Timing Events

The window object allows execution of code at specified time intervals. setTimeout() and setInterval() allow for scheduling the execution of a piece of code.


MethodDescription
setTimeout(function, milliseconds)executes the given code once after a specified number of milliseconds.
setInterval(function, milliseconds)executes it repeatedly after a specified number of milliseconds has passed.


window.setTimeOut()
The window.setTimeout() method can be written without the window prefix.

window.setTimeout(function, milliseconds);

The first parameter is a function to be executed. The second parameter indicates the number of milliseconds before execution.

An example to show an alert after 2 seconds (2000 milliseconds):
snippet
function boo(){alert('Boo!');}
setTimeout(boo, 2000); //4

As you can see the function returned the integer 4, this is the ID of the timeout. You can use this ID to cancel the timeout using clearTimeout().

Stop execution with clearTimeout()
In the following example, if you're quick enough, and clear the timeout before two seconds have passed, the alert will never be shown.

var id = setTimeout(boo, 2000);
clearTimeout(id);
Let's change boo() to something less intrusive:
function boo() {console.log('boo')};

window.setInterval()
The window.setInterval() method can be written without the window prefix.

window.setInterval(function, milliseconds);

The first parameter is the function to be executed. The second parameter indicates the length of the time-interval between each execution.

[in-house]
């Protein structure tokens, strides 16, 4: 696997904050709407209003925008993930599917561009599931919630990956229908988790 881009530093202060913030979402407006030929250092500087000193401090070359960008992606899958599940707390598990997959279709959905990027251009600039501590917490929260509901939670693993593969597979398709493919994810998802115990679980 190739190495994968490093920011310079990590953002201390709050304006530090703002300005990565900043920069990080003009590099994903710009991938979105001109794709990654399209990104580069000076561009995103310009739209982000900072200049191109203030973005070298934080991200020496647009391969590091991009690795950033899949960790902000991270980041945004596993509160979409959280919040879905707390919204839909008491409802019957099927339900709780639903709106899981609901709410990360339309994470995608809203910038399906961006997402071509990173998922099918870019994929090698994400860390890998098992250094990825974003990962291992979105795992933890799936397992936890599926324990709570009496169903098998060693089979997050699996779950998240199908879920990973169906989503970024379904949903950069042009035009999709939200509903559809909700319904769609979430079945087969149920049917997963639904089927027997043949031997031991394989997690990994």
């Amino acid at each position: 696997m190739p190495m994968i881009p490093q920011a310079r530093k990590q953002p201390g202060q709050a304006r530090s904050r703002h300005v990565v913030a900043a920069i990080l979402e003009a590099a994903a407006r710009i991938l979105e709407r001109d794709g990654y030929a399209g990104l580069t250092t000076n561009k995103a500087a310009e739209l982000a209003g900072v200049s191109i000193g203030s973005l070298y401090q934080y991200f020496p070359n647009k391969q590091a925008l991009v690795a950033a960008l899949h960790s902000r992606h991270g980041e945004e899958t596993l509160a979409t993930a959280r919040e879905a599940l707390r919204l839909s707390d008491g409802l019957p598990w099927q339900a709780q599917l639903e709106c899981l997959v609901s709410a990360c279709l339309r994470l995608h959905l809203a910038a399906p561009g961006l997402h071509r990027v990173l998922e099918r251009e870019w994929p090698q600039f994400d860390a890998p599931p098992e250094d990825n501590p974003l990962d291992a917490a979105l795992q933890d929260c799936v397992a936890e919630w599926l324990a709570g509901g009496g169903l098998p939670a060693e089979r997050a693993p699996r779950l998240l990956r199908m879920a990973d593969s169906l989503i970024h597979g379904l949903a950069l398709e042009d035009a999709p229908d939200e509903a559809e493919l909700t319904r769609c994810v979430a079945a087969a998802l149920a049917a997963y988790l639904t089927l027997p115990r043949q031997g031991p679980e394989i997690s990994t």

Using setInterval() you can schedule boo() to execute every two seconds.

function boo(){console.log('boo');}
var id = setInterval(boo, 2000);

Stop execution with clearInterval()
You can cancel the scheduled execution with clearInterval().

function boo(){console.log('boo');}
var id = setInterval(boo, 2000);
clearInterval(id)

Note that both functions accept a pointer to a callback function as a first parameter. They can also accept a string which will be evaluated with eval() but, as you know, eval() is evil, so it should be avoided. And what if you want to pass arguments to the function? In such cases, you can just wrap the function call
inside another function.

The code below is valid, but not recommended:
var id = setInterval("alert('boo, boo')", 2000);
This alternative is preferred:
var id = setInterval(
function() {
alert('boo, boo')
}, 2000
);
Related Tutorial
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